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It sounds plausible enough. Who wouldn’t want 75% off a weekend getaway at a luxury resort? Or 50% off a ‘delectable meal for two’?
Yet, it’s been a case of online buyers beware for many unsuspecting Australian bargain hunters keen to snap up seemingly too good to be true deals. And here’s the rub: Sometimes, they are just too good to be true.
Take for example, a friend’s foray into a luxury Byron Bay weekend for two get-away. The online deal was heavily discounted. Her weekend would cost her $245 a couple, in a five star location usually nearly double the price. She snapped up the bargain and received vouchers in the mail securing her purchase.
What the small print didn’t mention is that hundreds like her had also bought vouchers and urgency was paramount when booking a weekend away. When she rung up to book a week later, the unsympathetic receptionist said she would have to wait seven months for a free weekend as they were heavily over-subscribed.
“There were 700 people who bought vouchers, what do you expect?” she asked. “But you can come mid-week, school holidays excluded,” she added unhelpfully.
So, the friend has booked a weekend away in seven months’ time with vouchers she thought were instantly redeemable.
It gets worse. In the first flush of online bargain hunting, and prior to realising the sting in the tail, the friend also purchased two defensive driving courses at a cost of $274 for her teenaged son. Booking was impossible. The driving school owner was away for three weeks and didn’t answer phone calls.
When they finally answered, they couldn’t be pinned down to a definite date. Nine emails and seven phone calls later, the friend is still waiting for a booking.
Having been burnt several times, she had this to say:
“I could have got specials out of season and chosen the time I wanted to go away. The vouchers were a waste of time. I’ve since heard that when it comes to holidays, savvy shoppers first book the weekend to secure a place and then buy the voucher online rather than innocents like me who try and book a week later with no luck.”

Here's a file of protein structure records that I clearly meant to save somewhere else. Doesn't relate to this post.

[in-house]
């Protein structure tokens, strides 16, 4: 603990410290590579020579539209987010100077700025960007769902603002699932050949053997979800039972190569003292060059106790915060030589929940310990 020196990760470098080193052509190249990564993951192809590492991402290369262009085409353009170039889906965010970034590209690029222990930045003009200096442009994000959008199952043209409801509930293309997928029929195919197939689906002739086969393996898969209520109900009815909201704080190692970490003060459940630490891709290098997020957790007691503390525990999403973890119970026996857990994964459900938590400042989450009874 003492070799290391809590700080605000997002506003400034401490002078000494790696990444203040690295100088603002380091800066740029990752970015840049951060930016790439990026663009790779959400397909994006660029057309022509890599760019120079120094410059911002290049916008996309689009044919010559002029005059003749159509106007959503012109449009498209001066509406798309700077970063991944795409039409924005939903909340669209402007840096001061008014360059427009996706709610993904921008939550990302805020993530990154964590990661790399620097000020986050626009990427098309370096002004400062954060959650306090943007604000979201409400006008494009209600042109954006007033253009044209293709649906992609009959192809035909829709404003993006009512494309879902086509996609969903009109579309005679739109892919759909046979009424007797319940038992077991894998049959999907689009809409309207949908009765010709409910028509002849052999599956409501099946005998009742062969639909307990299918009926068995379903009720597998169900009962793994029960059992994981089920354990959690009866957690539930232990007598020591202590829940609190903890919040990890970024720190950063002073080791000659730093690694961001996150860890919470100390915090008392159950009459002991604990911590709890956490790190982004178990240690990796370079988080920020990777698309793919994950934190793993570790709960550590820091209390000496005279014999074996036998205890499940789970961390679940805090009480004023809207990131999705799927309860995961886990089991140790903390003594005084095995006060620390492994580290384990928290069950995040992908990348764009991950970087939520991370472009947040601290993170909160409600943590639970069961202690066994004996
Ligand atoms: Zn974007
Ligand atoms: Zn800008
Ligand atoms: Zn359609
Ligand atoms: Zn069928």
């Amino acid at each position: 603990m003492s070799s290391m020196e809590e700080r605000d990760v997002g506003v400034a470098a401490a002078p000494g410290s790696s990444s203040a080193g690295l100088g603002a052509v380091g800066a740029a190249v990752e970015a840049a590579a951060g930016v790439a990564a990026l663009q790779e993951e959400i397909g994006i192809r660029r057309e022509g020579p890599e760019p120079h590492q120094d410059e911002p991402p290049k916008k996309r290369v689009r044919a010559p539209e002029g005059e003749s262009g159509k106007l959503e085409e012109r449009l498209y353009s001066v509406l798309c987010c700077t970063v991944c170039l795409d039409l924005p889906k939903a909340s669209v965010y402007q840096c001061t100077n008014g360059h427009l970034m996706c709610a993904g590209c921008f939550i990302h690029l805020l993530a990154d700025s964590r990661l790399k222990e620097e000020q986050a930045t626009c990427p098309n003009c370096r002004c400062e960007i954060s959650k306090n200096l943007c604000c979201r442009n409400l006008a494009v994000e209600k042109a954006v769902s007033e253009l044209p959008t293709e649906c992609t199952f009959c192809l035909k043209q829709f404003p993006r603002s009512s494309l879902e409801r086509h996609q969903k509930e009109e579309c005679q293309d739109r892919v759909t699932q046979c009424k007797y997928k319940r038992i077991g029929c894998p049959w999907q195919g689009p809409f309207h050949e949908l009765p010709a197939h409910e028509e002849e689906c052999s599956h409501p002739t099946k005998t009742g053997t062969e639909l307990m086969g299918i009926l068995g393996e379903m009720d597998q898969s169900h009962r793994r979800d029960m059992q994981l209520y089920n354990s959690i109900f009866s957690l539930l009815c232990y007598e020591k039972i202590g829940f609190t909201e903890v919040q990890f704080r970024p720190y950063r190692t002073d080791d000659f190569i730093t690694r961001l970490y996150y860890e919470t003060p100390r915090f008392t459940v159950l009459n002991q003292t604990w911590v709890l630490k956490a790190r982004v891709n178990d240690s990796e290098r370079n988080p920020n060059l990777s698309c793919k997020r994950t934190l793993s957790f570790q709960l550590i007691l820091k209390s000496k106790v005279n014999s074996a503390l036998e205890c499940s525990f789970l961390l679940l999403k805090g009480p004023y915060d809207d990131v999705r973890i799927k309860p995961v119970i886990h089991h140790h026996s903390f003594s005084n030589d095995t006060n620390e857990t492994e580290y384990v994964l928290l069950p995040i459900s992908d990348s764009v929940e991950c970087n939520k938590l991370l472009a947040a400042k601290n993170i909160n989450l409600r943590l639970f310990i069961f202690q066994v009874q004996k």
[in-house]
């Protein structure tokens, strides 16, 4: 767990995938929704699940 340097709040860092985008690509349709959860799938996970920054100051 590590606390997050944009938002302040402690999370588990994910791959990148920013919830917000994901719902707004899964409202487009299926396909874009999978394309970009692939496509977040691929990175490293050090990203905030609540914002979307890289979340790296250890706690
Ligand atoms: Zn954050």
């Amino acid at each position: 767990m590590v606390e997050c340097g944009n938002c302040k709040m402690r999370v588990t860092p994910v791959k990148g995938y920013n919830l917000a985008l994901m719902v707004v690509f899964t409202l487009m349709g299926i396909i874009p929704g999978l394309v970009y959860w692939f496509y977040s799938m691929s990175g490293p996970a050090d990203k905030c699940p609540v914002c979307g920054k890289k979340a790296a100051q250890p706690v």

The friend finally contacted Consumer affairs and was given the sobering advice simply not to buy online, particularly vouchers.
She has, however, had success with restaurant vouchers, mainly because when booking, one is not obliged to mention the heavily discounted dinner voucher.
“Only tell them once you are about to pay – that way they can’t refuse your booking,” she advised.
eBay has also been a good bet. “I’ve always had success with e-Bay as there is culpability and the rest of the world can see feedback. Paying through PayPal also helps as eBay stands surety for the money.”
Animal lovers can often fall prey to scammers because of the adorable pictures posted of the pet for sale. A friend’s Biloela-based niece ordered a dachsund online from Brisbane as she couldn’t find the particular breed in her area.
The adorable female puppy had a white patch over one eye and the niece fell instantly in love. She checked out the seller and all seemed above board.
She even paid to fly the pup to Rockhampton and drove an hour from her home to fetch it from the airport. The pup that greeted her, however, was far different to the one she’d seen online. Not only was it a male, but it had no markings at all and was clearly not the one listed. Of course, she didn’t have the heart to send the poor little pup back again so kept it.
When she phoned to complain the owner insisted the pup was the one she had ordered, knowing full well that it wasn’t. The scammers had simply chosen the prettiest pooch to attract buyers and sent the litter’s ugly duckling to the unsuspecting buyer.
While most online shoppers are not buying live animals, having seen the number of scams out there, it seems caution is the order of the day. A friend bought a particular brand of perfume from a dubious seller on eBay. Dubious in that when the $100 perfume arrived, it smelt like urine.
There are plenty of good sellers out there and I have bought countless items with absolute success. It’s just a case of knowing who the scammers are. Only buy from reputable dealers with a good track record. Check them out before parting with your money. And be especially reticent about booking an online holiday unless you’re absolutely sure of securing your preferred date.
And when it comes to bargain vouchers, remember too that they have a shelf life. That ‘delectable three-course meal’ could well have expired once you finally come to claim your romantic dinner for two.
© Lois Nicholls – www.loisnicholls.com.au